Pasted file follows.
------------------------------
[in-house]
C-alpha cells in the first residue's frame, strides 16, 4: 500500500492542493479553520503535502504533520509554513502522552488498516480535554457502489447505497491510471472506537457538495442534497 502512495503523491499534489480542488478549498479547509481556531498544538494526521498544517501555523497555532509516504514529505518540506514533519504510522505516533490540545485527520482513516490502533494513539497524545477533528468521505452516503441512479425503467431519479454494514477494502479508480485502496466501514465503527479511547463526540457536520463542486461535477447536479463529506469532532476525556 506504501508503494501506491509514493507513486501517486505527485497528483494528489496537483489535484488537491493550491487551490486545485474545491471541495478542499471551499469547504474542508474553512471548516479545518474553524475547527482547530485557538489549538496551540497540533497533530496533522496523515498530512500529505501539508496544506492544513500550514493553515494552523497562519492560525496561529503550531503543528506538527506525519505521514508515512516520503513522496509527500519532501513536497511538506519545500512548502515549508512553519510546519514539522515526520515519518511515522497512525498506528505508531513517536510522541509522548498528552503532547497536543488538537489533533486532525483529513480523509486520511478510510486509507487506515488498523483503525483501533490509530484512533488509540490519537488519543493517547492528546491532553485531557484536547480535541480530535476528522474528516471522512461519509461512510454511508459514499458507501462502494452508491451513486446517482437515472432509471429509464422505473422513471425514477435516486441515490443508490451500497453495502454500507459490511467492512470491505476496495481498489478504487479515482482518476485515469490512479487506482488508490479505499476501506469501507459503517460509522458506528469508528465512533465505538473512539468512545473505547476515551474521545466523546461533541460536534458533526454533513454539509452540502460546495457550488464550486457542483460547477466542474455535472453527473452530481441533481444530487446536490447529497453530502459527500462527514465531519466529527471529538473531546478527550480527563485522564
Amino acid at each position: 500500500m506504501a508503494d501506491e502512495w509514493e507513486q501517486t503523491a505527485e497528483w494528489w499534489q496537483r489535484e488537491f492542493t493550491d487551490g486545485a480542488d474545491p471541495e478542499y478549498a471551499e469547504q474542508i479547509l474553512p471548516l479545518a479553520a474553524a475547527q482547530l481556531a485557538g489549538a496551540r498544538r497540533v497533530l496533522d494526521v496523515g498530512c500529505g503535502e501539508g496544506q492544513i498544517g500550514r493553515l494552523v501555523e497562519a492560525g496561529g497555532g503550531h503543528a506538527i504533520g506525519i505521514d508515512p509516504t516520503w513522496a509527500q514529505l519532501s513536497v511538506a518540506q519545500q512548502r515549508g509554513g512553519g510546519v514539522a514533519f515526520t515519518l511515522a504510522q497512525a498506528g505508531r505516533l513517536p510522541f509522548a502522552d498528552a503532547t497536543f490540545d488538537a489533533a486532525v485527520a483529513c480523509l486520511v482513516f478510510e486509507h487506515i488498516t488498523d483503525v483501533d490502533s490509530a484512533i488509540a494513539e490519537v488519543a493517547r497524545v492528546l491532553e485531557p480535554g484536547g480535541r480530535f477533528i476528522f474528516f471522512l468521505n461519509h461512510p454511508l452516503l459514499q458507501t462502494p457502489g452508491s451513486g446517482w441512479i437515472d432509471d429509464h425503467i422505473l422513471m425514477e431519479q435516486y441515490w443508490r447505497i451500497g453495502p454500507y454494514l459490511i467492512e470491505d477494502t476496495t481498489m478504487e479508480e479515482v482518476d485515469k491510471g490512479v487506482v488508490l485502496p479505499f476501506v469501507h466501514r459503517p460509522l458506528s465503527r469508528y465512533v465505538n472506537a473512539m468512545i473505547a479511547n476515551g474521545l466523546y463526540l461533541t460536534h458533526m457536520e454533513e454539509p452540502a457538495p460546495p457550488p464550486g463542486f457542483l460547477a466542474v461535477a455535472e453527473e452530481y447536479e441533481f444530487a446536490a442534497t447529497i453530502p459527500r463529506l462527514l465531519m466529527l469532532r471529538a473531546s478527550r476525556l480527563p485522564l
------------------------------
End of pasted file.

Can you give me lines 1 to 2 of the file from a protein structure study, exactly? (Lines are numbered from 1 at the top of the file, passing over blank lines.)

[in-house]
C-alpha cells in the first residue's frame, strides 16, 4: 500500500492542493479553520503535502504533520509554513502522552488498516480535554457502489447505497491510471472506537457538495442534497 502512495503523491499534489480542488478549498479547509481556531498544538494526521498544517501555523497555532509516504514529505518540506514533519504510522505516533490540545485527520482513516490502533494513539497524545477533528468521505452516503441512479425503467431519479454494514477494502479508480485502496466501514465503527479511547463526540457536520463542486461535477447536479463529506469532532476525556 506504501508503494501506491509514493507513486501517486505527485497528483494528489496537483489535484488537491493550491487551490486545485474545491471541495478542499471551499469547504474542508474553512471548516479545518474553524475547527482547530485557538489549538496551540497540533497533530496533522496523515498530512500529505501539508496544506492544513500550514493553515494552523497562519492560525496561529503550531503543528506538527506525519505521514508515512516520503513522496509527500519532501513536497511538506519545500512548502515549508512553519510546519514539522515526520515519518511515522497512525498506528505508531513517536510522541509522548498528552503532547497536543488538537489533533486532525483529513480523509486520511478510510486509507487506515488498523483503525483501533490509530484512533488509540490519537488519543493517547492528546491532553485531557484536547480535541480530535476528522474528516471522512461519509461512510454511508459514499458507501462502494452508491451513486446517482437515472432509471429509464422505473422513471425514477435516486441515490443508490451500497453495502454500507459490511467492512470491505476496495481498489478504487479515482482518476485515469490512479487506482488508490479505499476501506469501507459503517460509522458506528469508528465512533465505538473512539468512545473505547476515551474521545466523546461533541460536534458533526454533513454539509452540502460546495457550488464550486457542483460547477466542474455535472453527473452530481441533481444530487446536490447529497453530502459527500462527514465531519466529527471529538473531546478527550480527563485522564